5 Unsexy But Serious Problems No One is Fixing for Military Families

These issues aren’t sexy. They aren’t discussed in most places devoted to solving our problems. But these are the things we need a HERO to solve.

Please believe us.

Solve these 5 things and military families will line up to thank you.

1. Childcare

Show up at a new duty station and you are faced with reams of paper to apply for a space at the Child Development Center. We’re not talking moving from an Army post to an Air Force base or from a Navy base to a civilian provider. No, we are even talking from one branch’s post to the same branch’s post. 

Each duty station, a new set of paperwork; often the same that was filled out at the last duty station.

And, after gathering up the necessary documents and papers, you are put in a queue to wait for a space that probably doesn’t exist. Each duty station, you wait and wait for a slot while being told “here is a great job just for you, military spouse.” Too bad you can’t apply.

 Sometimes we feel the need to spell it out: I’m waiting for childcare to even apply because the military is pretty inflexible when it comes to the service members job so I can’t rely on “back-up” from my spouse even for the interview.



No child care. No job.

No way to work out for stress relief because there is no drop-off care at the gym they say you should use. No way for a chance to “regroup” when a spouse is deployed or to go to the meetings where kids are not welcome. 

Child care is not just a “nice to have” in military life it is a “doesn’t anyone see making access to childcare easier or possible is the root of many of our bigger issues?”

2. Resource overload

How many times have we heard it? “We HAVE a website for that!” or “Don’t reinvent the wheel! We already do that!” So the question is: why the heck does NO ONE know what we already have or that we do “that” already. As one Army spouse said, the problem lies in poor modernization and assimilation of information dissemination to the military spouse community.

Truth is, these websites you speak of, we don’t know they exist. And often we are frustrated by their poor design, broken links, and portals to no where. You may have a website for that but no one is using it. The question you should be asking is “why” no one is using these sites versus pointing us back to it or making more resources. We’re not using your resources because there are TOO hard to use and they often don’t work.

3. Wayne

You may have a process you want us to follow but Wayne is standing in the way of it being completed. Wayne is the guy (or gal) who just throws the whole process out the window, creates a new process or adds crazy things to the existing process, who gets mad at you because you aren’t familiar with all of intricacies of said process, and then tells you, no, the phone numbers on the website that you called to double check you had the right paperwork don’t work but you should have called to make sure you had the right paperwork.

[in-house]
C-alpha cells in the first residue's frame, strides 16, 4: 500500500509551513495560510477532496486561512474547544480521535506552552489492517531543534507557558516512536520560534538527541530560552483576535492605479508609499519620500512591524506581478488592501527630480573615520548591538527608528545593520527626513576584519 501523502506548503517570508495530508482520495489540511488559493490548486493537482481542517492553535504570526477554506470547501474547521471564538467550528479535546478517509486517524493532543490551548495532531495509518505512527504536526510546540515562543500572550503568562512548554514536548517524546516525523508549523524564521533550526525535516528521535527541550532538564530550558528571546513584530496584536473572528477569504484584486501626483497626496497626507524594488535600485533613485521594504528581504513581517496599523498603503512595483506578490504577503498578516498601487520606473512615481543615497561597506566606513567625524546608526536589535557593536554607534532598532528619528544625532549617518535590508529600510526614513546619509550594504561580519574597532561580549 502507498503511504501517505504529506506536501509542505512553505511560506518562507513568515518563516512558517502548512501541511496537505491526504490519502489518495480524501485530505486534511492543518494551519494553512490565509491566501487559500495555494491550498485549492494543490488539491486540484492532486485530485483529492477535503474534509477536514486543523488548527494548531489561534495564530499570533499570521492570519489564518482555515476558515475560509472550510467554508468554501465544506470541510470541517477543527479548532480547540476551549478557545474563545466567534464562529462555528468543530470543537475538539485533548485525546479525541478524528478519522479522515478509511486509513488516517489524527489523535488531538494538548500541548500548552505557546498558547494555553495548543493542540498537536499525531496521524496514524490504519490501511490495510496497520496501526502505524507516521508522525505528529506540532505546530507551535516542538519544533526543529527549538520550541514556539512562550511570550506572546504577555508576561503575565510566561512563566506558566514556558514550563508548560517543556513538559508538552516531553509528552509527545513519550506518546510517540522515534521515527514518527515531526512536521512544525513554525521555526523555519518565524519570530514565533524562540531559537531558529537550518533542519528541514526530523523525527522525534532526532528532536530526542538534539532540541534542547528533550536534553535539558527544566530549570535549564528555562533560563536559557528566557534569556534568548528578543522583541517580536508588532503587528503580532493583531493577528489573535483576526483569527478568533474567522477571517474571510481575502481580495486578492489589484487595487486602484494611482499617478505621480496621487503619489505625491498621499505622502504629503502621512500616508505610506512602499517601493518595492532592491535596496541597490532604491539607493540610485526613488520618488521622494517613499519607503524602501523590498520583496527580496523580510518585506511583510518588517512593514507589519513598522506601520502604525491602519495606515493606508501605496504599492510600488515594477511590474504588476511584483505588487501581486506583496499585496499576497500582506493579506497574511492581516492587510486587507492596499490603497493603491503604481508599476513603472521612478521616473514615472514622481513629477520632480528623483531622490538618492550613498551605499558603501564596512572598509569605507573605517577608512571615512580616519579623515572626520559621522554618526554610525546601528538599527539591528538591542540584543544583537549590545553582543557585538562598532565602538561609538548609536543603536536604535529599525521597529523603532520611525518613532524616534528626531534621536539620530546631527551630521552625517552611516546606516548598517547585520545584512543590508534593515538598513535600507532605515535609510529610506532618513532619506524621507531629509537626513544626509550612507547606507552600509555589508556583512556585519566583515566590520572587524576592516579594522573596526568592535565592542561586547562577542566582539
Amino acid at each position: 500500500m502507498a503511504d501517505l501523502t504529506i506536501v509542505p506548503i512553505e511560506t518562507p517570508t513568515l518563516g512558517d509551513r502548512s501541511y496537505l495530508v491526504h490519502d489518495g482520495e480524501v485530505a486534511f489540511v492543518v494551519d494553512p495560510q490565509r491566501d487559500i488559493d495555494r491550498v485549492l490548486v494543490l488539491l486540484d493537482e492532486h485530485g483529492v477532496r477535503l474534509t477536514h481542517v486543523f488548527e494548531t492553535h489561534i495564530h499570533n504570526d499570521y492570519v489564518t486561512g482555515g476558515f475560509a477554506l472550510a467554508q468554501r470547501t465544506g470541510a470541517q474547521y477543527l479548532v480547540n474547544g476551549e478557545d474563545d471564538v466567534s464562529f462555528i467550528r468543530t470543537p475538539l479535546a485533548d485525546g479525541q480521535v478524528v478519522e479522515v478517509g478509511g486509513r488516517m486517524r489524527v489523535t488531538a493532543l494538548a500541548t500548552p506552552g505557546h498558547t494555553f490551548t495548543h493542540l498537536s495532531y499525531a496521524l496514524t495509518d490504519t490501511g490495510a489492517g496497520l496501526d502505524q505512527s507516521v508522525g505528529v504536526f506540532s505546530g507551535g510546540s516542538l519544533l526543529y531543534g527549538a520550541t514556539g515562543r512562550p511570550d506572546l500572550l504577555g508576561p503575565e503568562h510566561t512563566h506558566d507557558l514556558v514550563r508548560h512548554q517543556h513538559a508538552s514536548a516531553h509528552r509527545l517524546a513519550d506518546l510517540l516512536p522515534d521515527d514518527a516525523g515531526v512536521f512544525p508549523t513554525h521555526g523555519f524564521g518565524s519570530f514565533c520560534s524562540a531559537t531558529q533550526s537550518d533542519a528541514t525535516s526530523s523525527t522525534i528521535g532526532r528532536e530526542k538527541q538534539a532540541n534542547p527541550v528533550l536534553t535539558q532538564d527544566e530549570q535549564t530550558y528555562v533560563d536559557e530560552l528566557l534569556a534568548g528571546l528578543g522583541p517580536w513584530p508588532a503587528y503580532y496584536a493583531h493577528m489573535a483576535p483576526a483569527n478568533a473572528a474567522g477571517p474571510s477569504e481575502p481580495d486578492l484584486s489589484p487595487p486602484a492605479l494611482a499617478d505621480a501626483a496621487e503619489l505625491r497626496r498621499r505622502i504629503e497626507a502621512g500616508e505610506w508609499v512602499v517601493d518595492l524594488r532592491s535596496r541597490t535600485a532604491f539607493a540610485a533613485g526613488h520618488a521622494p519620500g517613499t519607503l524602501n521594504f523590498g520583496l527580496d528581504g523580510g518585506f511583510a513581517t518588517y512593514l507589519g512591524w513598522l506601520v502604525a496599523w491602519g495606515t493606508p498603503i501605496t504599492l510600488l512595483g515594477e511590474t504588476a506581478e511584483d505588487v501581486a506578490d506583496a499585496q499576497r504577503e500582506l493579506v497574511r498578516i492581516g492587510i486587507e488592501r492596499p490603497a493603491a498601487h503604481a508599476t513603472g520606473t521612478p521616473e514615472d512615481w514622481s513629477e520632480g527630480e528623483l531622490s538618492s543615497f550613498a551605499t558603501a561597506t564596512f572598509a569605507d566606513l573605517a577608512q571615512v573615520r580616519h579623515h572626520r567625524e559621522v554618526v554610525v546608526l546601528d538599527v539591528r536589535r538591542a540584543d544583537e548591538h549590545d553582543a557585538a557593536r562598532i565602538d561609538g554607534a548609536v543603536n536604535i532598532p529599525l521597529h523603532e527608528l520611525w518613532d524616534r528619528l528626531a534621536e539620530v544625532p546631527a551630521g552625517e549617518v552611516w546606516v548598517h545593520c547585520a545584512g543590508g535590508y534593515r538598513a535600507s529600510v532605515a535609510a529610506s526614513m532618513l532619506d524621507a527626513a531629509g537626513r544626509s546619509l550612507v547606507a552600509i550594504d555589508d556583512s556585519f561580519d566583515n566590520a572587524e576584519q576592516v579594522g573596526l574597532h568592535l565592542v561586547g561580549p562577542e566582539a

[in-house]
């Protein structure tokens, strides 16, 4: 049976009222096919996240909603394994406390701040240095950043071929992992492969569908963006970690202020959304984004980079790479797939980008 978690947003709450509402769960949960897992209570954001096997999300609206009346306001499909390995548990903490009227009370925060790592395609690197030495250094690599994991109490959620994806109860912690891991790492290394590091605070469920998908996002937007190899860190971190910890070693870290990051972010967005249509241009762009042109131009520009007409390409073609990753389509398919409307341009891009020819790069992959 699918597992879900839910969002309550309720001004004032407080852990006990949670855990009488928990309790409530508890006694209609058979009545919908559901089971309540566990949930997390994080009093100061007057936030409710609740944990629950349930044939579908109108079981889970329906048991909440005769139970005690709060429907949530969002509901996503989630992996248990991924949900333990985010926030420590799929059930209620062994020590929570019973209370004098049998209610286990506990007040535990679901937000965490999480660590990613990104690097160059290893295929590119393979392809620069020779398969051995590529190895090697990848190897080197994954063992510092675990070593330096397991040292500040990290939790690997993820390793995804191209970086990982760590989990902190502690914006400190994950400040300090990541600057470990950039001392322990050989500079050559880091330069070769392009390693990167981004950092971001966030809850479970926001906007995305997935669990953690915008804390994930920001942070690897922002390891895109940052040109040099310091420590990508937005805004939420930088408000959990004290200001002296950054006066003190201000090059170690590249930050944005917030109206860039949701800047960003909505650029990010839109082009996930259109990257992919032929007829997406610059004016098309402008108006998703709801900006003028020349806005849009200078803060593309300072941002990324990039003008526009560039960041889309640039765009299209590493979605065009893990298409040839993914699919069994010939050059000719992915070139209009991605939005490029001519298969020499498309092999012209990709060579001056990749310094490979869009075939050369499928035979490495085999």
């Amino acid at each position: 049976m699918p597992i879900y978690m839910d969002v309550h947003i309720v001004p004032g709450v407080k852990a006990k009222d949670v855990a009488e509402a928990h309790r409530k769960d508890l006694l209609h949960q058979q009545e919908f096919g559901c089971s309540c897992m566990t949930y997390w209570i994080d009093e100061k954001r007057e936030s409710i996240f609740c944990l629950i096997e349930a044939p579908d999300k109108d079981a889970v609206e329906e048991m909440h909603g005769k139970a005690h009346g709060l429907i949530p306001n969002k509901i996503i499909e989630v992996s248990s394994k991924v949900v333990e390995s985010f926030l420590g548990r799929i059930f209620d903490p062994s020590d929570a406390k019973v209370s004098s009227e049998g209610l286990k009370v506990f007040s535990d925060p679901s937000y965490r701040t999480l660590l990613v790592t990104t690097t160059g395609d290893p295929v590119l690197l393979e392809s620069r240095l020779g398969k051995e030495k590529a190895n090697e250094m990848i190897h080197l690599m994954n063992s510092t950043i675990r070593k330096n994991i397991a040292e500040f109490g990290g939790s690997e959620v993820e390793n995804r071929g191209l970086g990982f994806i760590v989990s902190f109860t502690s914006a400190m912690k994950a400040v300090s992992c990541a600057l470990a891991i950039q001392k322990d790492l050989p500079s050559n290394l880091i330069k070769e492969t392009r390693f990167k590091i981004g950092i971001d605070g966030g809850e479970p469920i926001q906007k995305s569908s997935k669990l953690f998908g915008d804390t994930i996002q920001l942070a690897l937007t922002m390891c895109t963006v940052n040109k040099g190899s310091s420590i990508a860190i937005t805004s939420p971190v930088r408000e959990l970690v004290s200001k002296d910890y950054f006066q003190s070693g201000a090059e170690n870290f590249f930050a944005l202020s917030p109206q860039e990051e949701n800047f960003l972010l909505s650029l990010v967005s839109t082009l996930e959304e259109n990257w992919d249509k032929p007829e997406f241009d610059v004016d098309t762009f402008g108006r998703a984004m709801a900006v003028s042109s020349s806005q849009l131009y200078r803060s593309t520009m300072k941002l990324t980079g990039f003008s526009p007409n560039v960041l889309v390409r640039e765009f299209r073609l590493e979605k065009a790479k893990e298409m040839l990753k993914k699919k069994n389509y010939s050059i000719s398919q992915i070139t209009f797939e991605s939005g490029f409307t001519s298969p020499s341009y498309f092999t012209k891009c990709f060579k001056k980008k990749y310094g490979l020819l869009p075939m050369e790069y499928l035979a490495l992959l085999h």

It seems the number of Waynes grow by the day.

So when you tell us “there’s a process you need to follow,” you never seem to account for Wayne. Don’t always assume it is us messing up; instead, evaluate what obstacles are in our way to getting the job done.

4. Doing what’s good for the community vs. what’s good for military families

Sometimes we need someone to stand up for us and just say “we’re doing this because it is good for them” and point to military families instead of the local community. We get it. There is a fine line to walk. You need them to support us and we have to support them to make it happen. But way too often it seems the decisions that are being made are made without thinking of first of how it impacts military families and too much weight is given to how a decision impacts the local community.

We need the hero to stand up and say, “Hey, military kids can be on your local sports teams.”

We need a hero to say, “No, we won’t build housing in the middle of nowhere because your constituency wants to make money off of our military families.”

We need a hero to say, “Yes, you need to create a smoother transition for our military kids when they move to your school. And, no, it is not preferential treatment; it’s common decency.”

5. Destroy the mini-states

Each installation operates as a mini-state. The rules vary from installation to installation leaving military families flexing to operate under new processes, rules, and paperwork. Why there isn’t consistency across at least the installations in one branch seems like a question that shouldn’t even need to be asked.

It is a cost saving measure.

A sanity saving idea.

A way to make transitions smoother.

Paperwork should be the same across the branch no matter where you live for childcare services, medical services, housing processes, on-post schools, and more. If you want to have an even more radical idea: let’s walk into the year 2018. Let’s go digital so we when we arrive at a new duty station, Wayne can just open up your “paperwork” from the last one and update your address.

Unfortunately, the unsexy problems don’t get as much press time, but eliminating these massive headaches for our military families could help eliminate the palm to head moments that plague our community every single day. Eliminate the stressors and you open up a world of opportunity for our families.

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